During the week ending May 10, 2019, SBP's reserves decreased by $138 million to $8.84 billion due to external debt servicing and other official payments. Total foreign exchange reserves, which also includes $7.04 billion held by commercial banks, dropped to $15.89 billion.

Gradual adjustment

Muzzammil Aslam, senior economist and former CEO of EFG-Hermes Pakistan, said gradual adjustment in exchange rate system will be good for the economy.

"We have to improve productivity, growth and competitiveness for a strong currency," Aslam told Khaleej Times.

He said the rupee on an average depreciated four to five per cent against global basket of currencies in the last 30 years. Any attempt to keep rupee strong in the past has resulted into massive devaluations.

"We witnessed during 2003-07 when rupee value kept stable around 58 against the dollar and suddenly it corrected by 33 per cent in 2008 to converge its annual average of five per cent. Similarly, exchange rate kept stable around 105 for five years (2014-18) and suddenly the US dollar jumped 30 per cent against the rupee in last 12 months and again converges to long-term devaluation of five per cent," he said.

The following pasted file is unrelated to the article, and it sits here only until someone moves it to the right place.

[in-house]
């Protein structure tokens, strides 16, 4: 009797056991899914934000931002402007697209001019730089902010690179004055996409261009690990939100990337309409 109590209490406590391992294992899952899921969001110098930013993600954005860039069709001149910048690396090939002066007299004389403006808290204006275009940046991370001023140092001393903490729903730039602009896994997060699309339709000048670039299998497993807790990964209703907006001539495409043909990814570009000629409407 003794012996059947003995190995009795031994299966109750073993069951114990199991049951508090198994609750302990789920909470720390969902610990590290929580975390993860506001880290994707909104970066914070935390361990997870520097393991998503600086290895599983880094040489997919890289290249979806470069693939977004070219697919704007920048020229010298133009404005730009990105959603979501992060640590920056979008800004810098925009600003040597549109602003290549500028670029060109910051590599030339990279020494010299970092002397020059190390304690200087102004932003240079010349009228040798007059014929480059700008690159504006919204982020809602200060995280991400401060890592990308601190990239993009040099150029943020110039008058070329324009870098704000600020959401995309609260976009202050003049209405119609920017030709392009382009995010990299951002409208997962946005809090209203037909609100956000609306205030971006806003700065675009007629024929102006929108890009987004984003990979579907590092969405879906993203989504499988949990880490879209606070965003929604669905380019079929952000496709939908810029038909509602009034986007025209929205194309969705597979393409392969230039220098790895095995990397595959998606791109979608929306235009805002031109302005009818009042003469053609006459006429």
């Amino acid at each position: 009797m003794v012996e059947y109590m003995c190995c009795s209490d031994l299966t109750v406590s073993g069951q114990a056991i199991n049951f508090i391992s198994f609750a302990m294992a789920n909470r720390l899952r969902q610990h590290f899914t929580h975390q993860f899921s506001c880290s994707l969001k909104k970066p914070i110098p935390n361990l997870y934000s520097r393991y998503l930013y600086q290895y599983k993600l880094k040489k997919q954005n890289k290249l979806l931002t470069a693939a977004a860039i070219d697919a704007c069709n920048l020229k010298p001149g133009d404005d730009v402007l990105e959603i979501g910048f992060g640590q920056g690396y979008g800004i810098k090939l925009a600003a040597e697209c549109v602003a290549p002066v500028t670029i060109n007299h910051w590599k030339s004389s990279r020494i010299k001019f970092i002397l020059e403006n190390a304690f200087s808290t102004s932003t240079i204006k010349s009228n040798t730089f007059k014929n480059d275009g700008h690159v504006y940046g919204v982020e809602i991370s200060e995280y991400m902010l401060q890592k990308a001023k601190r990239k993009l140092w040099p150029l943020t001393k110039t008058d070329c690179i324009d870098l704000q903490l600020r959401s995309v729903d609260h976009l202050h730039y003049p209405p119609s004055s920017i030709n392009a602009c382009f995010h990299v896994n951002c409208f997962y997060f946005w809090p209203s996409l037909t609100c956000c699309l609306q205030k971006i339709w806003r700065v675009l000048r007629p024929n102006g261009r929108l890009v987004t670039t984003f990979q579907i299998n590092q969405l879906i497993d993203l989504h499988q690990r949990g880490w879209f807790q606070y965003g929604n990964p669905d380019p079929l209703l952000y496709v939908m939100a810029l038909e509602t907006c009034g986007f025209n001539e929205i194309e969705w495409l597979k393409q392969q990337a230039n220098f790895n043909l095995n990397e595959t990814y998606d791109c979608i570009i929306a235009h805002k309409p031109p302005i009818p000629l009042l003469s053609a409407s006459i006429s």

"Given the projections shared above, five per cent adjustment in exchange rate is reasonable to save country from any trade shock," he added.

Inflation to go up

Iqbal Dawood, president of the Pakistan Business Council, said it will be 'very tough' for Pakistanis to offset the impact of consistent decline in currency value.

"Inflation will go up and prices of all essential items will increase and common man will be in trouble. Our past experiences shows that devaluation of rupee will not help boost exports of the country," he said.

"The government is in tough position and trying its best to overcome the situation. But, it seems difficult to address the issues by this step," he added.

Weak economic indicators

Vijay Valecha, chief market analyst, Century Financial, said Pakistan has undertaken a slew of financial steps, which include raising of electricity and gas rates, depreciating the rupee by more than one-third and increasing the benchmark central bank interest rate by 450 basis points. However, none of these have been enough to prevent the relentless slide in Pakistani rupee.

"The primary culprit being the weak external scenario of Pakistani economy where merchandise exports have rose by a meagre 1.85 per cent to $15.1 billion in the July-September period. In contrast, imports for the same period stand at $36.6 billion resulting in a trade deficit of $21.5 billion," Valecha said.

Moreover, he said the inward home remittance is grossly inadequate to meet the humongous trade deficit and this exactly is the fundamental problem plaguing Pakistan.

"The only way Pakistan can come out of this abyss is by depreciating the rupee further so that exports are boosted and imports are contained. With the economy under duress, the path of least resistance for Pakistani rupee seems downward," he said.